Discover and read the best of Twitter Threads about #thematicanalysis

Most recents (8)

1/ @slsibbald asked for my & @ginnybraun's thoughts on theme saturation & this deserves a whole thread of its own - to unpack our gaaaahhhhh! reaction... There are several papers that set out to determine how many interviews (or focus groups) are required to achieve saturation in
2/ #thematicanalysis & make (somewhat nuanced/contextualised) claims about the number of interviews necessary to achieve theme or data saturation. In our view these papers make some rather extraordinary assumptions that speak to fundamental philosophical differences between
3/ coding reliability TA & our reflexive approach. For example, most of these papers consider a code saturated when 1 instance has been identified. For us the notion that the work of a code is done with 1 instance identified is rather puzzling. But when we look at what is being..
Read 8 tweets
1 For those of you writing dissertations right now using #thematicanalysis some thoughts on writing up a TA study. First, justifying your choice of TA. Try not to just recite general features of TA - it's flexible, it's accessible etc. - lifted from a list in one of our papers
2 These are not intended as rationales for using TA in specific studies but as general features of TA (compared to other approaches). The trick is discussing why these features mattered for *your* study. Why was it beneficial for your study that TA is theoretically flexible?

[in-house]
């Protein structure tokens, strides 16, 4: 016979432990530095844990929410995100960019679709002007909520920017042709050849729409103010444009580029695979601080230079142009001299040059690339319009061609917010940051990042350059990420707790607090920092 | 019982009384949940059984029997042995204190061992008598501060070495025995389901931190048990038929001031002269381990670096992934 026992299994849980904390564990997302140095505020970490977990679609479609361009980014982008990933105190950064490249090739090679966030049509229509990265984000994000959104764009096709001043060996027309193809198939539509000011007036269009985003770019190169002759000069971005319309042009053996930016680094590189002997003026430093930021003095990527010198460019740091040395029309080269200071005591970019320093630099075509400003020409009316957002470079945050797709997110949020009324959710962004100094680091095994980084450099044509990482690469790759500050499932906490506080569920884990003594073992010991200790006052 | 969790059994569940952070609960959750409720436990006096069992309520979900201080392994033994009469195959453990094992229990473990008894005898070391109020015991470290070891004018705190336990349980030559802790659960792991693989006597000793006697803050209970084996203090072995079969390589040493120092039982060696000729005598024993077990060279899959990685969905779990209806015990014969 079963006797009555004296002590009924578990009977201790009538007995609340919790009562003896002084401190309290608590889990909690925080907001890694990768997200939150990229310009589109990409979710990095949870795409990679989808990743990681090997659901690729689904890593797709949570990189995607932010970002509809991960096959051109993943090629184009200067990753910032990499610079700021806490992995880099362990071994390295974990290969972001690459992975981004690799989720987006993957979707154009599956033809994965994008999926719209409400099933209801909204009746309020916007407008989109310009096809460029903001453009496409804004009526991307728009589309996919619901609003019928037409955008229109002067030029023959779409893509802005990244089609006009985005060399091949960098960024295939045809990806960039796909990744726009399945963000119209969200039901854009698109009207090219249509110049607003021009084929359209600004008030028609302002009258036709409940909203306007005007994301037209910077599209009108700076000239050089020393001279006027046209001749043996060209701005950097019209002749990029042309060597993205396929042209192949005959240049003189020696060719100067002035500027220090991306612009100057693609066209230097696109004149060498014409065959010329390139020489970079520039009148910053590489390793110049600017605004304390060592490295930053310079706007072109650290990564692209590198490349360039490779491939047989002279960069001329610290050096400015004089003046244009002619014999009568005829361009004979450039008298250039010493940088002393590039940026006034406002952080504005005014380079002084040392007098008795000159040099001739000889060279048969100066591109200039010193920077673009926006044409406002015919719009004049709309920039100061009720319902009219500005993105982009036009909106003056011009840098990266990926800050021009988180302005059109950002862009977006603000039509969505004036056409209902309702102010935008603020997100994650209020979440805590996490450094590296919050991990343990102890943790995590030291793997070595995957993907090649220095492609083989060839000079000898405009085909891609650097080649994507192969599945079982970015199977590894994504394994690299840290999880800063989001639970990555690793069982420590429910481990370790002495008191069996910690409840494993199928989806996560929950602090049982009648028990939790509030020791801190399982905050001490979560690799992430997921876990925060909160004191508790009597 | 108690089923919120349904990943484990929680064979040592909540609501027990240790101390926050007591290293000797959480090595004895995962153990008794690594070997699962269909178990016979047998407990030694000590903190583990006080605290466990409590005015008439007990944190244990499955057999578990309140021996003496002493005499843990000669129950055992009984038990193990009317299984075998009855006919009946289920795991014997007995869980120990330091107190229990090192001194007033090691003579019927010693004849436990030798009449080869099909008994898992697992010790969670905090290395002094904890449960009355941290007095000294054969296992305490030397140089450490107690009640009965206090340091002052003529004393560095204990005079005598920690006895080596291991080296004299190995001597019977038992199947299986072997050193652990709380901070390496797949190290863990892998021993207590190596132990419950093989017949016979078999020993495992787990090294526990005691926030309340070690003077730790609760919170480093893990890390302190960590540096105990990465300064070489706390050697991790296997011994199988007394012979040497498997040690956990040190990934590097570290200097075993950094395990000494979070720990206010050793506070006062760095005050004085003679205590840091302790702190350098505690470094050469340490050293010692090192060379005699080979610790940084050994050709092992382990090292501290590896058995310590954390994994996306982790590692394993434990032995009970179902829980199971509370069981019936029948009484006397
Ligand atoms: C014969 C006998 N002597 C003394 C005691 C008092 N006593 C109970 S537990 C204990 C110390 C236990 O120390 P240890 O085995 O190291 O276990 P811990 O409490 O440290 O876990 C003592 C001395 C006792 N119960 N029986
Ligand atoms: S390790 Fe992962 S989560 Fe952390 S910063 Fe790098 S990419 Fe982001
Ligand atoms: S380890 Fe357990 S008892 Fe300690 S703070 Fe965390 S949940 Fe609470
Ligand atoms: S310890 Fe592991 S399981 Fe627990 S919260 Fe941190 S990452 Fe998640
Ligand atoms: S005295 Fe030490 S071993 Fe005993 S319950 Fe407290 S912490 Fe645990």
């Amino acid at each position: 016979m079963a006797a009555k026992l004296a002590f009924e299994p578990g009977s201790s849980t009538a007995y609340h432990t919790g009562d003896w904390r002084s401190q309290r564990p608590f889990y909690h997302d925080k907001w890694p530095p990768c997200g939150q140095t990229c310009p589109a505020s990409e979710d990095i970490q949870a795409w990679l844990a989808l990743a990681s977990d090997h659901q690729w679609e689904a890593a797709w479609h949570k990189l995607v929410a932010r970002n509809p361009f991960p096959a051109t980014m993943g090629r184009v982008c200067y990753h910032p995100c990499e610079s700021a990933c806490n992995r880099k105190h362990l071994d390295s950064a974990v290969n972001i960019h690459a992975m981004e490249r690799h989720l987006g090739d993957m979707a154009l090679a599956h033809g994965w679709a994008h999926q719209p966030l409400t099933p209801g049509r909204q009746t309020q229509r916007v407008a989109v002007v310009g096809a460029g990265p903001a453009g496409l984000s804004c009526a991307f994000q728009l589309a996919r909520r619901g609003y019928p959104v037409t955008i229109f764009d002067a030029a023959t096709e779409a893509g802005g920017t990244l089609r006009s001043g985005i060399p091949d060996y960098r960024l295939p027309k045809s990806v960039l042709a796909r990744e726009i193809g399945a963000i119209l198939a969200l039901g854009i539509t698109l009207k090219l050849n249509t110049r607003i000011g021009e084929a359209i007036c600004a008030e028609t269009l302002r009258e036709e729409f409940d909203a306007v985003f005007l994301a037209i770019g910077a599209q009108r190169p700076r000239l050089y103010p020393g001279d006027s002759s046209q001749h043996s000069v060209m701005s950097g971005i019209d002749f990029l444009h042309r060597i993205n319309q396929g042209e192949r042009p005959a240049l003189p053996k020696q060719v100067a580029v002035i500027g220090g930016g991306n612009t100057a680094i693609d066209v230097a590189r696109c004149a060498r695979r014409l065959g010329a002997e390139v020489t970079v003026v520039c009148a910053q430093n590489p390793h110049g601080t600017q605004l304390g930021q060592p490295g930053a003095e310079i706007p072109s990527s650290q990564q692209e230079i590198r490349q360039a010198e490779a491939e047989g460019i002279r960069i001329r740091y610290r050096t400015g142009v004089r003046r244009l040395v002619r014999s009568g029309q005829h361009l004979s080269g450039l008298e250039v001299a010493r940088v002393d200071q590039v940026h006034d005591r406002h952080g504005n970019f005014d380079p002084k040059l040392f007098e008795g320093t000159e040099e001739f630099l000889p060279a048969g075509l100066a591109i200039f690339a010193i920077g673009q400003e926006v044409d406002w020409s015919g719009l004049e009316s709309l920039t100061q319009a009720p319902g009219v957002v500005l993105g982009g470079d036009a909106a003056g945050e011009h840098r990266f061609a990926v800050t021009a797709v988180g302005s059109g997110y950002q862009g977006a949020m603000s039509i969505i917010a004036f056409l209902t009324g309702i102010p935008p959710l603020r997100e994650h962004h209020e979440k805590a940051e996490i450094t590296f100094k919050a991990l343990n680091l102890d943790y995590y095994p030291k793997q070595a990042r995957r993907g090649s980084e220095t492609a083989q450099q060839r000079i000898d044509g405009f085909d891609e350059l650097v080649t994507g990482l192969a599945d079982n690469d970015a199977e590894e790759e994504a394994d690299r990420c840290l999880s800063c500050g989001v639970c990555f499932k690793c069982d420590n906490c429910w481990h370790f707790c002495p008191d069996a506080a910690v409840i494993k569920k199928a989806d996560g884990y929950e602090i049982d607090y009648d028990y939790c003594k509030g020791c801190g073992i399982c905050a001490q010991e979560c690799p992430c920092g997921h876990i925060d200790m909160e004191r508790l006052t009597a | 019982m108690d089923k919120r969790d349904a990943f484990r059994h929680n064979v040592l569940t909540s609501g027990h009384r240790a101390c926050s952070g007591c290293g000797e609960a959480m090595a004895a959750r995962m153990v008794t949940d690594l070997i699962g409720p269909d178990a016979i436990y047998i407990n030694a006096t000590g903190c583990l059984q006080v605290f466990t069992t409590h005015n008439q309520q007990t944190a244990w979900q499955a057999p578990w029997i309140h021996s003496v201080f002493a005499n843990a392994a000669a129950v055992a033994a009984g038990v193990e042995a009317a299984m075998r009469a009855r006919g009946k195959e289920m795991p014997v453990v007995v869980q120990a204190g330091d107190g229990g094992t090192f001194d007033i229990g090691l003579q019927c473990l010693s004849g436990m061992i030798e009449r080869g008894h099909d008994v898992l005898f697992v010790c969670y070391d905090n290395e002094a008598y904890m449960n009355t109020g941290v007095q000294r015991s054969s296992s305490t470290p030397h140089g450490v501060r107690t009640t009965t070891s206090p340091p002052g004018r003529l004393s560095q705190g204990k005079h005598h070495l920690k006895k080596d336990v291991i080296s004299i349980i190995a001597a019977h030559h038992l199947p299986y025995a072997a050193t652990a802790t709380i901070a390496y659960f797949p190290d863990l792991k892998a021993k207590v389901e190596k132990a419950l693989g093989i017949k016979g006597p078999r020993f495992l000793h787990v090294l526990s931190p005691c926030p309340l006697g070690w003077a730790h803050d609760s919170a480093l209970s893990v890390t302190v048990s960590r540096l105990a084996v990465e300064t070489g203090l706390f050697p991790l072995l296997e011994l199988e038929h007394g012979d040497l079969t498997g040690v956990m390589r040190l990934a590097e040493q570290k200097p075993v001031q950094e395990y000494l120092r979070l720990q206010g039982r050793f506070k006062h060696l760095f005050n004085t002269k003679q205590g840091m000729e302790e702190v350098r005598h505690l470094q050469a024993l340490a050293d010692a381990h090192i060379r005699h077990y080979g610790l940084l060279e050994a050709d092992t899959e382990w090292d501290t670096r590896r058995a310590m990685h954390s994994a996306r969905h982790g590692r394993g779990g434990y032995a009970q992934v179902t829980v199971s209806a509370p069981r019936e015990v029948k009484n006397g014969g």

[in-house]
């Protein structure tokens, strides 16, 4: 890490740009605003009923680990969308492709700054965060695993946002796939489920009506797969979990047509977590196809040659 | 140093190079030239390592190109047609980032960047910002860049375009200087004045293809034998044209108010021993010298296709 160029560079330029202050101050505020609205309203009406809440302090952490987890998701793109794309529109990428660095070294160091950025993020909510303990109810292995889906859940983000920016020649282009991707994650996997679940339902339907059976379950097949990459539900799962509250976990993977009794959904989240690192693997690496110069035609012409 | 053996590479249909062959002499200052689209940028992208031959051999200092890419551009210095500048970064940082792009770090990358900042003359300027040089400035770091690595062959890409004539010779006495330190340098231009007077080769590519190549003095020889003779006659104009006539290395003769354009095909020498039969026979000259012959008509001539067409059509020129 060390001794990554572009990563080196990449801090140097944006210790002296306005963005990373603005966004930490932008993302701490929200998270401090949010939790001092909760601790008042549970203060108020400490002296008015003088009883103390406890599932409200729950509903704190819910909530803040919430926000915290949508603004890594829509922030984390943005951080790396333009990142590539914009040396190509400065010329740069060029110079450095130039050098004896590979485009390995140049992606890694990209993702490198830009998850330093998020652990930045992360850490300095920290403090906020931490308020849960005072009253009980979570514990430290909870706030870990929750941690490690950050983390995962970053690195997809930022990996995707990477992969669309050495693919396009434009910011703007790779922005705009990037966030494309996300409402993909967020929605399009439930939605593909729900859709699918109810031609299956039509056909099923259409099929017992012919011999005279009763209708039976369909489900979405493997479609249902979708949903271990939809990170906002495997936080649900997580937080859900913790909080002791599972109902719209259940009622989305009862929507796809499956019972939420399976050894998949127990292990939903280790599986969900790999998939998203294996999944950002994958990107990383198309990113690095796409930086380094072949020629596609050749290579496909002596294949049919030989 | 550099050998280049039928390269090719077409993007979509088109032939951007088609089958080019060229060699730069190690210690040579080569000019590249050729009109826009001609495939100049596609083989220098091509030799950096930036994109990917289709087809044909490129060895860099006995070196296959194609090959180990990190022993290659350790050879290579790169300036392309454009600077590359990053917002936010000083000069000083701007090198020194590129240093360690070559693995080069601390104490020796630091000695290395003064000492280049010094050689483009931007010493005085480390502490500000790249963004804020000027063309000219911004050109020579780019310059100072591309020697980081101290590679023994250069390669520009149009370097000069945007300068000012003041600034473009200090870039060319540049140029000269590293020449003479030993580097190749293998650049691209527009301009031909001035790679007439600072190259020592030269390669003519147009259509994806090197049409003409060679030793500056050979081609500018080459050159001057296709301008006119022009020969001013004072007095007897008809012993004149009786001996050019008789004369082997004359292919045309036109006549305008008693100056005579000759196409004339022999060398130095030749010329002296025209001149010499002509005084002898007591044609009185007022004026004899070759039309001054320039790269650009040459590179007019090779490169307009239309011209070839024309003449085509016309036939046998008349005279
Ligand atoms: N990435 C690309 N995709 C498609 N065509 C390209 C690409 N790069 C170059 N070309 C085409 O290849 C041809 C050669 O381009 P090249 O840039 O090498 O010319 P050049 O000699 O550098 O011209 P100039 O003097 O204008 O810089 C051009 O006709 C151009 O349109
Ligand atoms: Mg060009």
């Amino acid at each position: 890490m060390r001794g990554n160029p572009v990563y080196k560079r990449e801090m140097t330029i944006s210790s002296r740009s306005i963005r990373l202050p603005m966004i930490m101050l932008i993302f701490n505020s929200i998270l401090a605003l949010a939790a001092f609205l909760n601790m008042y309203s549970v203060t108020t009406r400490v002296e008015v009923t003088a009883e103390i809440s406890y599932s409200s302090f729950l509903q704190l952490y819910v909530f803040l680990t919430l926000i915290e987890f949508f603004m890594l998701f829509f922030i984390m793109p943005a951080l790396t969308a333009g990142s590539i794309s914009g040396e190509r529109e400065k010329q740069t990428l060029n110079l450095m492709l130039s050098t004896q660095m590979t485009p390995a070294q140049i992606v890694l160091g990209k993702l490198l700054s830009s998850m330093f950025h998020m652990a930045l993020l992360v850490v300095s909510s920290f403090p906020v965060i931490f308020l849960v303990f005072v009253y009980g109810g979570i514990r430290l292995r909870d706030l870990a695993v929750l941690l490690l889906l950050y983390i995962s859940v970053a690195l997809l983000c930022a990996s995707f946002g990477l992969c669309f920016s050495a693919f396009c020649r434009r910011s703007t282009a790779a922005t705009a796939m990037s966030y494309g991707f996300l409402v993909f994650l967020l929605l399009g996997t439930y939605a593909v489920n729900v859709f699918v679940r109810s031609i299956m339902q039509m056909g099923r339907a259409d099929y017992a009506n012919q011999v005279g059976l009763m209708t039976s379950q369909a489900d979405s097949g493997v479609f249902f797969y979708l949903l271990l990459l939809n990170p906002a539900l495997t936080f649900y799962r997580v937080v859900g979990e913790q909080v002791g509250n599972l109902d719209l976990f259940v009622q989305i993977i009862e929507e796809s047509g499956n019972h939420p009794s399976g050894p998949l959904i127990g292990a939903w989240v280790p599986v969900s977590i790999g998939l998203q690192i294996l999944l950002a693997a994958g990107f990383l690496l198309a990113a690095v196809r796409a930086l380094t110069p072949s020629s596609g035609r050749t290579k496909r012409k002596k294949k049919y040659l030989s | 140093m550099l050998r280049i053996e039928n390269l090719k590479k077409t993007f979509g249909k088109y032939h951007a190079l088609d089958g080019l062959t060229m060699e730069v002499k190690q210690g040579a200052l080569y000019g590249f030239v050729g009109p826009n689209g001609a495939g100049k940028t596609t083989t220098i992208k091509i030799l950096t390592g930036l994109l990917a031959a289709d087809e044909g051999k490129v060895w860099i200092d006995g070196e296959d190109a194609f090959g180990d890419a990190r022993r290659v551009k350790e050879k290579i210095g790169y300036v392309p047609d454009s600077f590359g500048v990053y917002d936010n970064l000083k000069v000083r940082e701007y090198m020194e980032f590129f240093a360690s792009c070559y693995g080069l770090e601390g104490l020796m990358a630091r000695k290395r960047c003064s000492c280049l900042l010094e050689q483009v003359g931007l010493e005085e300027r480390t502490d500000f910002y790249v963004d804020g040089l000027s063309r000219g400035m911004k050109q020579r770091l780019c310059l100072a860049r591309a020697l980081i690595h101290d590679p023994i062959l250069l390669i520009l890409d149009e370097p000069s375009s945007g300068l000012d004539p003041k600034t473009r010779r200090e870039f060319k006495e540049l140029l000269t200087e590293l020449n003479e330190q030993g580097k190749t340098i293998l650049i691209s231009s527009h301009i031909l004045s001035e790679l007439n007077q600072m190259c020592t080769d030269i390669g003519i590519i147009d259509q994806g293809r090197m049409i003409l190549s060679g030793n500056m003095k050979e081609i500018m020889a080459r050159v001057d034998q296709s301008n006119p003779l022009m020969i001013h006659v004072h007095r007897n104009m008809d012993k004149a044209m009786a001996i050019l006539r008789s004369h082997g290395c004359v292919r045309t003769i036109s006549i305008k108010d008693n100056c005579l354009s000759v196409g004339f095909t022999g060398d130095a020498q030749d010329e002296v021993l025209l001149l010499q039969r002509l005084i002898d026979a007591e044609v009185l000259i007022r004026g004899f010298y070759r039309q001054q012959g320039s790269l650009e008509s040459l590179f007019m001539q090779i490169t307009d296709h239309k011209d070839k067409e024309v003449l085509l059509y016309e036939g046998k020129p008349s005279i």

3 How did you make use of this feature? If you didn't, don't discuss. Also hold in mind a distinction between conceptual & design rationales & pragmatic & practical rationales. The former are generally seen as more important/compelling. Accessibility falls into the pragmatic...
Read 16 tweets
1/10 For those of you learning about or having a go at #thematicanalysis for the first time, & particularly the TA approach developed by me & @ginnybraun (which is quite diff from others), I want to share some thoughts on coding in our approach, & tips for learning to code well.
2/10 One thing to avoid when you're reading data is starting to think about themes straight away & use coding to identify themes in the data. Our approach involves building themes from codes, so themes happen later in the process. Make a note of your ideas & put them aside.
3/10 You want to avoid reading the data through the lens of these initial impressions - sometimes our initial thoughts are 'gold', but often they are quite superficial or obvious, & a thorough familiarisation & coding process can lead to more complex, nuanced & richer insights.
Read 10 tweets
After reading a lot of student dissertations/theses recently - some thoughts on writing discussion sections/chapters in qual reports, & particularly reports of #thematicanalysis. Often the trickiest part of a diss as we have run out of steam & have no idea what to say!
Discussions (conventional ones at least) are tricky because they are both formulaic (evaluate the study, make suggestions for future research) and also very open - there's lots of scope to choose what to focus on beyond the expected content. Some things to avoid first.